Arts & Entertainment

Susan O’Neill (SON)

Although much of the city/country is in lockdown, meaning international artists are unable to come here and perform, Sydney is in for a treat this week. Luckily Irish sensation Susan O’Neill has been in Australia for almost a month now, so here scheduled live performances are still able to go ahead as planned.

On Wednesday O’Neill will join award winning jazz pianist Matt McMahon for an intimate candlelit evening of music fusing soulful Irish folk, jazz and a plethora of other styes/influences. Ahead of this performance City Hub spoke to O’Neill about living life on the road, her new album – Baby Talk, and the challenges of being compared to the legendary Janice Joplin.

O’Neill’s tour of Australia officially kicked off on February 28 and sees her travelling throughout the country until April 26. With such an extensive tour on the horizon O’Neill told City Hub, “I feel like I’m built for this style of tour. A lot of people can find the road long and hard but I find total excitement and freedom in touring.” Although she is also quick to add that there are challenges to touring for such a long period. “Especially with this up coming tour being two months you have to remember that within any two month period in life you’re going to have your up and down days, so it’s important to allow for those wavers.”

Despite the challenges O’Neill is so grateful to music for allowing her to travel so far abroad.

“With the touring what makes it special is that you start to realise that you’re not living a life that anybody else is living… there is no other way that I could get this insight. It’s a sharing of experiences that no amount of reading could ever give you, so to get that with music is truely humbling.”

Prior to embarking on this tour O’Neill spent much of 2019 recoding her new record, Baby Talk, which she explained saw her expanding her musical horizons even further.

“I’ve really branched out into some new sounds with this record. There are some folk sounds, some jazz and a little bit of African tribal influences. I was really trying to branch out into the range of possibilities in terms of the sounds we can make.”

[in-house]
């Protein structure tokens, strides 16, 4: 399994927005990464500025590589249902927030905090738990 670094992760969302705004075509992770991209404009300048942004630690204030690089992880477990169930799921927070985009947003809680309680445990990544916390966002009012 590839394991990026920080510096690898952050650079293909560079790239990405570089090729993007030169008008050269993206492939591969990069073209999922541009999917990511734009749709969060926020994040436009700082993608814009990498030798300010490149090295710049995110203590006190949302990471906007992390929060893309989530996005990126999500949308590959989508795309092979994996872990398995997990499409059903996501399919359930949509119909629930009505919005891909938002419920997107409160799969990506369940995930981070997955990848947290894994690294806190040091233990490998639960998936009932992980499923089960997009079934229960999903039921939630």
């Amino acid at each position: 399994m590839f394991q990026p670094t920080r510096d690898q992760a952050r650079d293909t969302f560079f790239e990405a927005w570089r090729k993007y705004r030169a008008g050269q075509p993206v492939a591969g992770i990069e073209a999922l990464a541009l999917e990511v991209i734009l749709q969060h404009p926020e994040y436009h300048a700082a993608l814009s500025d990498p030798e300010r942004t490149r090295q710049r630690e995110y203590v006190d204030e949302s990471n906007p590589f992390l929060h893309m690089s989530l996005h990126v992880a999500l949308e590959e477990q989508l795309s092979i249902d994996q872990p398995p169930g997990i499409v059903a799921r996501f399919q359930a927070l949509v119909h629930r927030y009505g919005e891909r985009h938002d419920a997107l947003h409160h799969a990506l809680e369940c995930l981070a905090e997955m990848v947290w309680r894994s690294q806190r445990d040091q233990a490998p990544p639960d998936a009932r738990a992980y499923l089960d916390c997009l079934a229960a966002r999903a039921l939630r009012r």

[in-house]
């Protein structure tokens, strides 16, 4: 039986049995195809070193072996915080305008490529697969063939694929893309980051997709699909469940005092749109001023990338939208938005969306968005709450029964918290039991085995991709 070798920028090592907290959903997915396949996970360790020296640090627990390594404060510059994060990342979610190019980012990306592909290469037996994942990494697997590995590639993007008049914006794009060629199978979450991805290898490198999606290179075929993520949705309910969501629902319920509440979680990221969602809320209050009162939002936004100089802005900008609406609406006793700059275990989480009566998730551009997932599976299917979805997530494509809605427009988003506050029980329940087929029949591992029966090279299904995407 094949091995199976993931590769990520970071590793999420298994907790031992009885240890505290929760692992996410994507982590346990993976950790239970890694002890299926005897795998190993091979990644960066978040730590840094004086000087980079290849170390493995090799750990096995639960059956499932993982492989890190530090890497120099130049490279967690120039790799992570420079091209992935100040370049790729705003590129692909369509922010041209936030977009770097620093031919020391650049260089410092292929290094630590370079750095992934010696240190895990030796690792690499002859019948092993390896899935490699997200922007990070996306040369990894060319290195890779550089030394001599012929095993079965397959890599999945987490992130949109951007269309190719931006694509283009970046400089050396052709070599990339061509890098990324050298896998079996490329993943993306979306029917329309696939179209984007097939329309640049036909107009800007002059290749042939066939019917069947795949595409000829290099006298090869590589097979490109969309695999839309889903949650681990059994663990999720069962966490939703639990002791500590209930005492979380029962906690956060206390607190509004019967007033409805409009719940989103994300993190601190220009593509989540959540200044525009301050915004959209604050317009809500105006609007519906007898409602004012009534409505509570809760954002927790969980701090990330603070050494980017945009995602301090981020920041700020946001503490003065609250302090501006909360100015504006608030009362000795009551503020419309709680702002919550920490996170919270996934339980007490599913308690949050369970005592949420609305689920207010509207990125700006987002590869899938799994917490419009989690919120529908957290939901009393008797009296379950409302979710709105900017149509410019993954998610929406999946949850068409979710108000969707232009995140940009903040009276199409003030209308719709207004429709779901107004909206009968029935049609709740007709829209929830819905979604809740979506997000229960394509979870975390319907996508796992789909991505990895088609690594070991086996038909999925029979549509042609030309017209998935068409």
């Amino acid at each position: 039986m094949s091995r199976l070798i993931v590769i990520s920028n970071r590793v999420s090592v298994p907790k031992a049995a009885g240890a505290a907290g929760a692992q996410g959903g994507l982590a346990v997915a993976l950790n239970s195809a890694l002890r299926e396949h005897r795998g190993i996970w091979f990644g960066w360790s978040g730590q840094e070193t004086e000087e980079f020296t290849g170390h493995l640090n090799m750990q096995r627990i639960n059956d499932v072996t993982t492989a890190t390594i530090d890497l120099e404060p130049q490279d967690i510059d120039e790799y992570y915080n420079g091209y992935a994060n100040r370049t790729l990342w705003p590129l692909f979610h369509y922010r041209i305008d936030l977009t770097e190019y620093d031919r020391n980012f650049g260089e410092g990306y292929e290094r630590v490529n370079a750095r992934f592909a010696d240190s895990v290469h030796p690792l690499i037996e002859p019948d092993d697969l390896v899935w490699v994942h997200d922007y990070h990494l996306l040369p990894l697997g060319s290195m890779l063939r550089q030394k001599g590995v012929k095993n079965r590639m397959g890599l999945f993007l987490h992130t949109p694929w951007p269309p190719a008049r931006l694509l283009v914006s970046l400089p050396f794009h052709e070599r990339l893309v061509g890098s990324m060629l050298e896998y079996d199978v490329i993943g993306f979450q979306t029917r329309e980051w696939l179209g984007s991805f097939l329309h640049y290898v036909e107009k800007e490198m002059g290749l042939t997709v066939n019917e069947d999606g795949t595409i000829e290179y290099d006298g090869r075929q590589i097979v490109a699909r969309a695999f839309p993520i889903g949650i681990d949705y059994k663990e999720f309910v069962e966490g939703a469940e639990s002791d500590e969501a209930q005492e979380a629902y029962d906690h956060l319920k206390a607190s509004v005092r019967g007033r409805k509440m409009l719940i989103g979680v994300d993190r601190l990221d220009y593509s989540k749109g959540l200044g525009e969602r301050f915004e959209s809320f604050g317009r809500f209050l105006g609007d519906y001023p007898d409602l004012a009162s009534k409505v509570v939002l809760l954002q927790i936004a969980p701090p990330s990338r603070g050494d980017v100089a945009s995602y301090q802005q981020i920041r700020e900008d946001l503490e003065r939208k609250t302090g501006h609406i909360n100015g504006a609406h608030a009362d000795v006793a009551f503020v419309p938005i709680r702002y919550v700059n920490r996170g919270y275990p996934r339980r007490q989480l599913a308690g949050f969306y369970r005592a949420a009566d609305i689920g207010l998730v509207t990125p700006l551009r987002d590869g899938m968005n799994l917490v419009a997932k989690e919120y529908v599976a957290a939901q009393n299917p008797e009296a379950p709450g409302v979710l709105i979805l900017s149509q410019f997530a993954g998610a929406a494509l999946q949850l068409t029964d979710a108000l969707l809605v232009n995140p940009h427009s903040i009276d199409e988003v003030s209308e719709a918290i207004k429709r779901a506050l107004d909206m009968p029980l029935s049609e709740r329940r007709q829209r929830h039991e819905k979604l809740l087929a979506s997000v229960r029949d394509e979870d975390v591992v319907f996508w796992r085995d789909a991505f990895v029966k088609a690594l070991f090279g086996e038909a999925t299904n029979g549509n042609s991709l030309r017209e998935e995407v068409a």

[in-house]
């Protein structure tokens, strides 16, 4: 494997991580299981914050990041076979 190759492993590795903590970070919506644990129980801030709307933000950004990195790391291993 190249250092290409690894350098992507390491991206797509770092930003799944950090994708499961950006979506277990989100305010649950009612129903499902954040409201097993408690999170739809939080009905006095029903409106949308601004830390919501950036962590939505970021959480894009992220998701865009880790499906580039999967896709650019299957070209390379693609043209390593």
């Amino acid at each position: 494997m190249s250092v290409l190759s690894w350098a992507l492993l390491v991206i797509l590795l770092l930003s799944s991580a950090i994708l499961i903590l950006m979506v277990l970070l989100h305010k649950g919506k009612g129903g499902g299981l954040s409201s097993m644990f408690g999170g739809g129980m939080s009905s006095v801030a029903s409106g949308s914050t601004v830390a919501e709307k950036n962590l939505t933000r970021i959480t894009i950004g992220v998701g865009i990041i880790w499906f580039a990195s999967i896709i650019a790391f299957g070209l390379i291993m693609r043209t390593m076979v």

For this record O’Neill also worked with a range of new producers to encourage further experimentation.

“They each had totally different approaches which helped take the music in directions I could never have imagined,” O’Neill explained, “Now that it’s finished I’m already thinking about how to perform music differently simply from having met them all.”

In terms of this week’s show O’Neill also believes that the recording process has influenced her live performance, saying, “I think my approach to gigging has evolved a bit more, so I’m really looking forward to exercising that to its fullest for these gigs.”

One thing that will never change though is the power of O’Neill’s voice, which has been compared to that of Janice Joplin in the past. A comparison which rather than placing more pressure on her actually fills O’Neill with confidence.

“I embrace that comparison with open arms and gratitude,” O’Neill explained, “I try to display as much of the full range of what I am capable of during a gig so that I’m exercising the muscles of my vocals to their full ability. I always try to pick songs that use and utilise many aspect of the voice because the voice can have these beautiful, vulnerable and tender moments where the crackle and the breaking of it is gorgeous. But then sometimes you just want this guttural roar that people can relate to. Both levels are important.”

Mar 25. The Doss House, 77/79 George St, The Rocks. $65+b.f. Tickets & Info:

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